My (Old) Problem with the Coming (Last) Election

I was trawling my old drafts the other day when I came across this. I never posted it because, sometime in October of '08 I started getting a little optimistic.

If any of my fellow progressives are of the opinion that this November's electoral contest and presumed Democratic victory are going to change anything, allow me to disabuse you of that notion. Neither Clinton nor Obama, once in office, will do anything to curb the the unchecked power of the executive branch that has been established over the last seven years. The constitution will remain in torn bits upon the floor no matter who is elected and no one is going to reach for the tape.

There will be pretenses, surely, but nothing with the weight and permanence that the situation demands. We might see a much-touted executive order vowing a certain mode of presidential behavior, one that does not carry the force of legislation and that could be rescinded quietly if it were ever to get in the way of a party's agenda. There's sure to be some words about temporarily retaining such privileges to more easily undo the damage of the previous administration and thus, no change. All we can really hope for is that the new guy or gal won't be as terrible as the last one.

This is the legacy of the W years. Neither major party is going to give up this expanded executive power when it's their guy in the round room. The nonchalance with which the Republican party abused it's power only becomes an excuse for the Democrats to do the same. The public is going to have to be much more vocal about making its will known if we still want to have a country in another generation.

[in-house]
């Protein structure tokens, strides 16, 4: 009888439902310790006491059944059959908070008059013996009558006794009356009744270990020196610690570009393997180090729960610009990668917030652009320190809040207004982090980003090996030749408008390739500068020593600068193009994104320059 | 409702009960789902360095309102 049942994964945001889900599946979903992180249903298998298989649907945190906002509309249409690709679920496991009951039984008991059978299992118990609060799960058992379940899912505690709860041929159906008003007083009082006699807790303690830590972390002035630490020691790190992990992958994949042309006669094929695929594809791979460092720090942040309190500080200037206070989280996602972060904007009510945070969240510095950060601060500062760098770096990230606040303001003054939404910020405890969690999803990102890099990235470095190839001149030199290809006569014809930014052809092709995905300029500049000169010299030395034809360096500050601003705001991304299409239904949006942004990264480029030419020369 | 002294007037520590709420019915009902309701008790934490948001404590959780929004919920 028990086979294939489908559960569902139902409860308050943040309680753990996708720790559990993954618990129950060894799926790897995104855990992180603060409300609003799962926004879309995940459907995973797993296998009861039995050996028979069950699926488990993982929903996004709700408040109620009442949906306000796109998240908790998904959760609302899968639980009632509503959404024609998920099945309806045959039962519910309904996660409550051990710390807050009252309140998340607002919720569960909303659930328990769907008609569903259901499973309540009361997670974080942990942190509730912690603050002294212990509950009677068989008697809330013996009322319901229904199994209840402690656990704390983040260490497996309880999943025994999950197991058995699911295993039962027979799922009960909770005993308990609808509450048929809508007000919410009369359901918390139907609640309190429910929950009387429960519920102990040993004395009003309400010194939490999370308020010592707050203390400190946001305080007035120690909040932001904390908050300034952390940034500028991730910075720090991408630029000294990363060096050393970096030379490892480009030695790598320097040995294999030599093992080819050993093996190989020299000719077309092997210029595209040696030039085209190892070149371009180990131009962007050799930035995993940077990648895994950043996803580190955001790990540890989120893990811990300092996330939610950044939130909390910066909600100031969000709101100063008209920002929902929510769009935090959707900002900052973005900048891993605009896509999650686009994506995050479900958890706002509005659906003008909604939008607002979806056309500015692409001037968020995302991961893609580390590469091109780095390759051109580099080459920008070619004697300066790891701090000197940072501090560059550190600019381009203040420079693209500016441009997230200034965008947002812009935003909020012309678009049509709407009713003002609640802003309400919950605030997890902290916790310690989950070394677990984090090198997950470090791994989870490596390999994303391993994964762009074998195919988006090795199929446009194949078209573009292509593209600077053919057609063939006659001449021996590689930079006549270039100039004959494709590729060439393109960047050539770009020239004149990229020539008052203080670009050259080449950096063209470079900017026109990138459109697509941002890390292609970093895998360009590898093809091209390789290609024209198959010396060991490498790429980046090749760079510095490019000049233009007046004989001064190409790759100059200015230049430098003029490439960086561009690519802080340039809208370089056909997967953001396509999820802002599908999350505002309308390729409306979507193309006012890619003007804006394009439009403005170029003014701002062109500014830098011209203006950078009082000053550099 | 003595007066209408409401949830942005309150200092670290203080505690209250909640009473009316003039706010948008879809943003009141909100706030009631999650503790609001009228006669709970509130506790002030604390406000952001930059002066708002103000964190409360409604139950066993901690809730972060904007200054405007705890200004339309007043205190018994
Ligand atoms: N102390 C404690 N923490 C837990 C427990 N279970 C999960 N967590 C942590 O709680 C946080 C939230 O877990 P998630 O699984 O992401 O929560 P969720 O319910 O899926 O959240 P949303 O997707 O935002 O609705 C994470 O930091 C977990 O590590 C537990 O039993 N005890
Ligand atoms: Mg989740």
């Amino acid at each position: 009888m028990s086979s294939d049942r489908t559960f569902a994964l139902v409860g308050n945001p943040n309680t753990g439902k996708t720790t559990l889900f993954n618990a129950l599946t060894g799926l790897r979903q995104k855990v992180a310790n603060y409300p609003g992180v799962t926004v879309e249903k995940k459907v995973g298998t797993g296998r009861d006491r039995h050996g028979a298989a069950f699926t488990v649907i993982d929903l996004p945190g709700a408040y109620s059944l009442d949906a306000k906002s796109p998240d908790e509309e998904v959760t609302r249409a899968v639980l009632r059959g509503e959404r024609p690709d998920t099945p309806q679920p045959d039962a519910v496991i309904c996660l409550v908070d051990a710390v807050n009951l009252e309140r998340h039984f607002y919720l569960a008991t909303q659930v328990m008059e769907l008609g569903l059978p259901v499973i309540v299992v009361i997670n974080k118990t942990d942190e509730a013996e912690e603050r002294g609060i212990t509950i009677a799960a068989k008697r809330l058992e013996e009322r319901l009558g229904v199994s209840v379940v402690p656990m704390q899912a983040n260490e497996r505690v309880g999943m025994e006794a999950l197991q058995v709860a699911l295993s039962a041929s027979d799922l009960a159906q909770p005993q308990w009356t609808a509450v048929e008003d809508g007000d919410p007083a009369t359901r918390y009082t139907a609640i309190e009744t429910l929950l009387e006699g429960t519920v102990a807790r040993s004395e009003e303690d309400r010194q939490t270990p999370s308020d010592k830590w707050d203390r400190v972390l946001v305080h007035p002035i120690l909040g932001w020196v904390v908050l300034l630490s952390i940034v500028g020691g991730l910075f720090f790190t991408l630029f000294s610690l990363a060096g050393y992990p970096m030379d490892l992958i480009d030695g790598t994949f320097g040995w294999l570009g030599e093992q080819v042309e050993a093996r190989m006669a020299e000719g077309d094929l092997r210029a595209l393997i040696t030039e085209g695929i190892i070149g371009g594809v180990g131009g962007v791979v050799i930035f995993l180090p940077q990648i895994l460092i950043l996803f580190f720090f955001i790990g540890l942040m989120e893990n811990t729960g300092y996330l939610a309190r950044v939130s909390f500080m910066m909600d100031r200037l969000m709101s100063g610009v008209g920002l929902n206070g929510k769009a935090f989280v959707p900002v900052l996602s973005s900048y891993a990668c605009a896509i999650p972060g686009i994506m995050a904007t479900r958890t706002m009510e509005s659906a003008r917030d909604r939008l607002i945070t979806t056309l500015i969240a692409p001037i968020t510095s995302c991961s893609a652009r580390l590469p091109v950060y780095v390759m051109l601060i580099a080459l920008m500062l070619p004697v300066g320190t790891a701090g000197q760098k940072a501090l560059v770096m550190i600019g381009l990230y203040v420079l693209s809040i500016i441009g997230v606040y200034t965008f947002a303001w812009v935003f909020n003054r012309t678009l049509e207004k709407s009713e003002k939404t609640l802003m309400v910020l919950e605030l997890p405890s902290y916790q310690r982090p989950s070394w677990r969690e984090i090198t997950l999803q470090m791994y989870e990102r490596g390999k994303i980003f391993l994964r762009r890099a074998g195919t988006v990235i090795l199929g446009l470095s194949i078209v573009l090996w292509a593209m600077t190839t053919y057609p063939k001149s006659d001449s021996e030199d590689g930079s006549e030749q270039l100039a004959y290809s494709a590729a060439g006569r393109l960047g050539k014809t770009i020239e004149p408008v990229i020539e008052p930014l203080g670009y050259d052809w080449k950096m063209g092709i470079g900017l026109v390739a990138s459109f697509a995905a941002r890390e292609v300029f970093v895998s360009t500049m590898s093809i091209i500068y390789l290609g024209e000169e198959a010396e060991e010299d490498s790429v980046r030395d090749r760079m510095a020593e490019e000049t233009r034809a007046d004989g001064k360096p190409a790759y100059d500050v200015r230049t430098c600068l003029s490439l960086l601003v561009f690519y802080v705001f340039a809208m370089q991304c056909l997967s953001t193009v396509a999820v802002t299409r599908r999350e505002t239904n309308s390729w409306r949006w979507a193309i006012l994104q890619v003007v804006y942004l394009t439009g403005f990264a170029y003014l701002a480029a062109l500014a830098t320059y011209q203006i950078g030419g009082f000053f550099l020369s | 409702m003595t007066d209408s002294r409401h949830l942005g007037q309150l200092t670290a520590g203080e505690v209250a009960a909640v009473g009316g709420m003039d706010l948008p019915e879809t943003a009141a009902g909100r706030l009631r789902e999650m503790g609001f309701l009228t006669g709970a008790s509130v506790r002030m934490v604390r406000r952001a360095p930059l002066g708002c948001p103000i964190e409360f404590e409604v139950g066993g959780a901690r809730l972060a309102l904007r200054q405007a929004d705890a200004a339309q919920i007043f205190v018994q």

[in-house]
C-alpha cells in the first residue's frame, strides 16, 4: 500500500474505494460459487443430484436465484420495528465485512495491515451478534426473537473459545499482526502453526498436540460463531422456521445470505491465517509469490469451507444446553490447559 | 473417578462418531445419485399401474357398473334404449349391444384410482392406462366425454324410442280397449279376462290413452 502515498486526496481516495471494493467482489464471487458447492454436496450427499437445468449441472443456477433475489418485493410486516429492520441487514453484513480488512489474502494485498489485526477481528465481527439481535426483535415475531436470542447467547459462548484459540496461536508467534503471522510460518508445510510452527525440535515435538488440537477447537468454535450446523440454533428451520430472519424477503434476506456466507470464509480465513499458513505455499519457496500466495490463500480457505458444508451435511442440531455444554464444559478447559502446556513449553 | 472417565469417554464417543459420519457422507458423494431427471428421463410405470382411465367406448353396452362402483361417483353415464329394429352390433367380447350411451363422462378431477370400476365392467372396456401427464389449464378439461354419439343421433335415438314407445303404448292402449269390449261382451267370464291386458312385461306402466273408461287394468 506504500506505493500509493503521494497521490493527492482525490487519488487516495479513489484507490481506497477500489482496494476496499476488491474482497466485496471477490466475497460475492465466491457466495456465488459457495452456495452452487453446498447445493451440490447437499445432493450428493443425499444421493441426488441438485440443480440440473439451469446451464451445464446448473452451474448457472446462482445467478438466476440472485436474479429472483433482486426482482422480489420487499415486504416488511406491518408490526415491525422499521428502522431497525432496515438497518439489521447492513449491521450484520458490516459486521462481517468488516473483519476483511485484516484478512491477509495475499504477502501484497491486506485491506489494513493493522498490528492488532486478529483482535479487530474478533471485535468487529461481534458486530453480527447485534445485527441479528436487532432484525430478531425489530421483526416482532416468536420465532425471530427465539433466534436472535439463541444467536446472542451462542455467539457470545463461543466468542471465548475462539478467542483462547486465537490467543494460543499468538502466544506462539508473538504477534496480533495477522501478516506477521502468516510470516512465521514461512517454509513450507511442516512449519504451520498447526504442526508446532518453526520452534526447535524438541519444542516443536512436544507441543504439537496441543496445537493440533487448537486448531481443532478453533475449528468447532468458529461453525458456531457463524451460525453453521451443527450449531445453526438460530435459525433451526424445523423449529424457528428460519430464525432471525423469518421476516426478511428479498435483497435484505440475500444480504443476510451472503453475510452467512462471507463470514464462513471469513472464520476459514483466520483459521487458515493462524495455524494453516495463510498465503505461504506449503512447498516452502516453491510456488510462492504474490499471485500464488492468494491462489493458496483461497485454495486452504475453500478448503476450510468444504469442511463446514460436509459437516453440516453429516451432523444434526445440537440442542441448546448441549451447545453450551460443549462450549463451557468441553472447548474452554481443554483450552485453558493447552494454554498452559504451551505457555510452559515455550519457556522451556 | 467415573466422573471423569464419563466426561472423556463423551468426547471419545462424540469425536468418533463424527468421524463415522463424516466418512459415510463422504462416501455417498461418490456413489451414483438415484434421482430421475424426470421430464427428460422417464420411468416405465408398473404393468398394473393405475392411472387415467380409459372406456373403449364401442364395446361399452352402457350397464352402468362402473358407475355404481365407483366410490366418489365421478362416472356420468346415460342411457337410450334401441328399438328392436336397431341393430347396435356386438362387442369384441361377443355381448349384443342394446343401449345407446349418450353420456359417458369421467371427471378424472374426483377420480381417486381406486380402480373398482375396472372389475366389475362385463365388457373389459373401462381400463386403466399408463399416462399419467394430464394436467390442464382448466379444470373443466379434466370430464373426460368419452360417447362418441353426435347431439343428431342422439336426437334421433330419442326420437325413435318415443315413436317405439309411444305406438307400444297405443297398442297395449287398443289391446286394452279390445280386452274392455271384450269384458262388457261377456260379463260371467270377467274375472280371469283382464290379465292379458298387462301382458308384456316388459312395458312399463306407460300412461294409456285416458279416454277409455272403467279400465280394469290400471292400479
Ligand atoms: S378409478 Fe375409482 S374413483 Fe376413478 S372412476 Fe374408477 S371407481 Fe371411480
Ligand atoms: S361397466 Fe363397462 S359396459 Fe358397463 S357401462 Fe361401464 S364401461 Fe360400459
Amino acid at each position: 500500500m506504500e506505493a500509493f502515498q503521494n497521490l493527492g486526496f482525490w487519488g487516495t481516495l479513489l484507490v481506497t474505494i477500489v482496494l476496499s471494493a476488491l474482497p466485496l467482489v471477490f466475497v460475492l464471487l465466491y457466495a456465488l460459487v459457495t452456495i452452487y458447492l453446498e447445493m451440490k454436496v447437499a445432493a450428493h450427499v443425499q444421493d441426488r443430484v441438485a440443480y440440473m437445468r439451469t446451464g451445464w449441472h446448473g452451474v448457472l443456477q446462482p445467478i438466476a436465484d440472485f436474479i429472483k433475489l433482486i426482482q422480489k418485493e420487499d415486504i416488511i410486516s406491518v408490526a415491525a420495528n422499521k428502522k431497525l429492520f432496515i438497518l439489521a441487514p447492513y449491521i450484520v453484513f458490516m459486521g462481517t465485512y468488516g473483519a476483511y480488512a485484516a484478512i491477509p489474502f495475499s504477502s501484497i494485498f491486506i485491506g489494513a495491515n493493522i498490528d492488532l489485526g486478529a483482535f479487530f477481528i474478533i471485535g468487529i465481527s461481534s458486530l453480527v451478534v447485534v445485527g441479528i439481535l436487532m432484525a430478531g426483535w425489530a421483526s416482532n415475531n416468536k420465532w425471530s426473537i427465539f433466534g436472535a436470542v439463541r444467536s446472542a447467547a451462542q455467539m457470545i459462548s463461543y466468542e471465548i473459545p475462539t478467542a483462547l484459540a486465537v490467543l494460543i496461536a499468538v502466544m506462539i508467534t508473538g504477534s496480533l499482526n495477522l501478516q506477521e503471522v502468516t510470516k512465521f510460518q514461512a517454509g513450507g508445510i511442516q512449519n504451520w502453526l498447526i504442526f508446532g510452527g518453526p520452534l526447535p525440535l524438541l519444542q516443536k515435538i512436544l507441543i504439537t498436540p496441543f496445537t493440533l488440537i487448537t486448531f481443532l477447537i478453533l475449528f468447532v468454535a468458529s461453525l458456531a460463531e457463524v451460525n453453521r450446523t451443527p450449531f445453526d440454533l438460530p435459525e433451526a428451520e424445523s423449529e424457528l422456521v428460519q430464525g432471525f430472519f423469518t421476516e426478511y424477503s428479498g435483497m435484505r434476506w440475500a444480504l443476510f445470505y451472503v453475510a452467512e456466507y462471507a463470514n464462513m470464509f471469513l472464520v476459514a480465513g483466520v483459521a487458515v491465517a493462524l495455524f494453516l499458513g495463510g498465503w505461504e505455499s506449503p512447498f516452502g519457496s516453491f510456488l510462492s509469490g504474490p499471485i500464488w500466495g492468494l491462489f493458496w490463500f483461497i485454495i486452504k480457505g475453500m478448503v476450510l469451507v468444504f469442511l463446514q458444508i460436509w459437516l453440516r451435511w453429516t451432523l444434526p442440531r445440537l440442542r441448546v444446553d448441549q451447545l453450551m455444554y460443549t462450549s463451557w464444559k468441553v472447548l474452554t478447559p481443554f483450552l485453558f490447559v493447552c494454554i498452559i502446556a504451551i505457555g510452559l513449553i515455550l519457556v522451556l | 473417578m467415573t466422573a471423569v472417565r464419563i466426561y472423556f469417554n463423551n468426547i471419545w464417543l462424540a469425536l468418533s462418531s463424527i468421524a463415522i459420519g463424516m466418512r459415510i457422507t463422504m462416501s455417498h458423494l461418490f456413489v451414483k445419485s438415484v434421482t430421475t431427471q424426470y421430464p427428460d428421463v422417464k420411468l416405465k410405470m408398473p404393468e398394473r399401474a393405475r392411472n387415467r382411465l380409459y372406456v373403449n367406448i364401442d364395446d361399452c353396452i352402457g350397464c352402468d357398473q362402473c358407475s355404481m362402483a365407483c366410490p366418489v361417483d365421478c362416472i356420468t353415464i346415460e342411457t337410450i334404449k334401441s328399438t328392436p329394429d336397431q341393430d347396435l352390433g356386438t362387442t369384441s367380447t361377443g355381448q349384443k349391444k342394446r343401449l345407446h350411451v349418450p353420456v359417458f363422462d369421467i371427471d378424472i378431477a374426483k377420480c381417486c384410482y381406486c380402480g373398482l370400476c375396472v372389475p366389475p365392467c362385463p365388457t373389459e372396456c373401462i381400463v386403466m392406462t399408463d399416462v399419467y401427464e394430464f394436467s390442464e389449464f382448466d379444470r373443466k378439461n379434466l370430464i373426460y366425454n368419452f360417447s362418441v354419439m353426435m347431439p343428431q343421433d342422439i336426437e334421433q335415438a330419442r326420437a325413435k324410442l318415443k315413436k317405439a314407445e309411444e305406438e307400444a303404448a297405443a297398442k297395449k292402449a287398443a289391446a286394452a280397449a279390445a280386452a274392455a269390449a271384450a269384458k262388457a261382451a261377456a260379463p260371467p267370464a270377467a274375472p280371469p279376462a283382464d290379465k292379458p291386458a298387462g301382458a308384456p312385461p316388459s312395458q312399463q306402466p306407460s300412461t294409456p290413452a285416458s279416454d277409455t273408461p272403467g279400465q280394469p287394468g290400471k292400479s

I should have trusted myself and posted this when it was relevant.


Snoozepossum said...

"Those who have been once intoxicated with power, and have derived any kind of emolument from it, even though but for one year, never can willingly abandon it. They may be distressed in the midst of all their power; but they will never look to any thing but power for their relief. . . "

" . . . Men are qualified for civil liberty in exact proportion to their disposition to put moral chains upon their own appetites, — in proportion as their love to justice is above their rapacity, — in proportion as their soundness and sobriety of understanding is above their vanity and presumption, — in proportion as they are more disposed to listen to the counsels of the wise and good, in preference to the flattery of knaves.

Edmund Burke, Letter to a Member of the National Assembly (1791)

It's been a very Burke kind of week . . . this is the fourth time I've found myself borrowing from him, and it's only Wednesday.

Tom Harper said...

I always vote and I always have strong reactions to the election results. "All right, the good guy got elected" or "Oh F$#%&!, that M%&*#$F%$&@$ got elected!"

But on another level I realize it doesn't make much difference. I agree with the old saying, "if voting made any difference, they wouldn't allow it."